Anyhow, I must admit, I was deeply disappointed after my first reading of the speech. Luckily for me (and the president, for what it's worth), on my second reading, I noticed a paragraph I had earlier missed. I think it's the most important part of the entire speech.
Succeeding in Iraq also requires defending its territorial integrity — and stabilizing the region in the face of the extremist challenge. This begins with addressing Iran and Syria. These two regimes are allowing terrorists and insurgents to use their territory to move in and out of Iraq. Iran is providing material support for attacks on American troops. We will disrupt the attacks on our forces. We will interrupt the flow of support from Iran and Syria. And we will seek out and destroy the networks providing advanced weaponry and training to our enemies in Iraq.
It isn't quite double liberation, but it is the first time the President has given proper weight to the Khomeinist/Ba'athist axis, and he made clear we will take action against their nefarious efforts. I also liked the upcoming provincial elections (maybe that's just my electo-philism coming through), and the reference to every neighbor except Syria and Iran. That will be noticed in Iraq's Sunni communities.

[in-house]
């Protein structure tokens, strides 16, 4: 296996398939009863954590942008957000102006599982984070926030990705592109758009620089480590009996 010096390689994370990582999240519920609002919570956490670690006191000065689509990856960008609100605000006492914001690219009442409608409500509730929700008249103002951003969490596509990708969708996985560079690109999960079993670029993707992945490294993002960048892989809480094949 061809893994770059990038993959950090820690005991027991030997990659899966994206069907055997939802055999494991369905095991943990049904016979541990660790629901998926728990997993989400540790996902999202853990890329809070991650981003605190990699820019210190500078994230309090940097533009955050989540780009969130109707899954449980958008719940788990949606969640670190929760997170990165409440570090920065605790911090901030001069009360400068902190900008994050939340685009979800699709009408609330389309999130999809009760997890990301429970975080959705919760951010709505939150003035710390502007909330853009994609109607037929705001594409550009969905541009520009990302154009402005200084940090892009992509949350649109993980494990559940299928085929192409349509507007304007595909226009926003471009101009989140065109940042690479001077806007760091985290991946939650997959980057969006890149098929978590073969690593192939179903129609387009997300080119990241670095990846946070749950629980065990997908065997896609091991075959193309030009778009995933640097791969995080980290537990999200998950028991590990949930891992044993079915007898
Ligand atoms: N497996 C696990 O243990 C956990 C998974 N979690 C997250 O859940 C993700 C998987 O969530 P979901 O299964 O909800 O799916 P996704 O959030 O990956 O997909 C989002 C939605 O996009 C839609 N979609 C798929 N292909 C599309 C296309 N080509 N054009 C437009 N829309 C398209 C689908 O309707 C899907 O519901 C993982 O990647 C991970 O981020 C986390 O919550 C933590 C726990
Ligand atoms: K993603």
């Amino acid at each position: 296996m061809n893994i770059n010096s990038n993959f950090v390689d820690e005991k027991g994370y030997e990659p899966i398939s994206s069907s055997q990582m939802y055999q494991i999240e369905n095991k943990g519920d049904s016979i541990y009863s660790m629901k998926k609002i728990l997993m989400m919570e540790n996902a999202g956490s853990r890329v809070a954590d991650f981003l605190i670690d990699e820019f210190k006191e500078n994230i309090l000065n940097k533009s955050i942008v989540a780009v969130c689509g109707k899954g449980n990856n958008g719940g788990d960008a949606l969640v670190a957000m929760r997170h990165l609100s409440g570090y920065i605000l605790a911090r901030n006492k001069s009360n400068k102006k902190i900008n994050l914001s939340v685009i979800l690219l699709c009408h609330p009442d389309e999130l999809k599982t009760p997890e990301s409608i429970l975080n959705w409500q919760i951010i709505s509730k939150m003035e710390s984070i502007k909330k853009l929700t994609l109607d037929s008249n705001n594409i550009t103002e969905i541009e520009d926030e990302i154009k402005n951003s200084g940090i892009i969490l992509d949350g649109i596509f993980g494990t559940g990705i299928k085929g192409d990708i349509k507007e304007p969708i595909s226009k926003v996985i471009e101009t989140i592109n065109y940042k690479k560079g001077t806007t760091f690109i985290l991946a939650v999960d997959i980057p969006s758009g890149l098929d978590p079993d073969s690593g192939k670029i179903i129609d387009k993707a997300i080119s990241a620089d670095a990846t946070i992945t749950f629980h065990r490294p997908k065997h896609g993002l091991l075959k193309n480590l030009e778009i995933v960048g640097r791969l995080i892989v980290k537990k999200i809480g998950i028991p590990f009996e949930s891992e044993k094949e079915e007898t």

I'm not so sure on the November de facto deadline for the Iraqi government's "plans to take responsibility for security in all of Iraq's provinces." The rest of the political plans for Iraq were pretty good, and clearly designed to send a political message to Iraqi Sunnis - namely, that they have a stake in the new Iraq. In that vital context, I'm willing to swallow de-de-Baathification, although I'm swallowing real hard on that one.
Overall, I saw a clear strategy for battling not only the al Qaedists, but also the Khomeinists and their Syrian proxies, both politically and militarily. Is it everything I wanted? No. Is it enough to bring victory to America and freedom to Iraq, both of which I still consider vital? In my view, yes.
Cross-posted to the Shotgun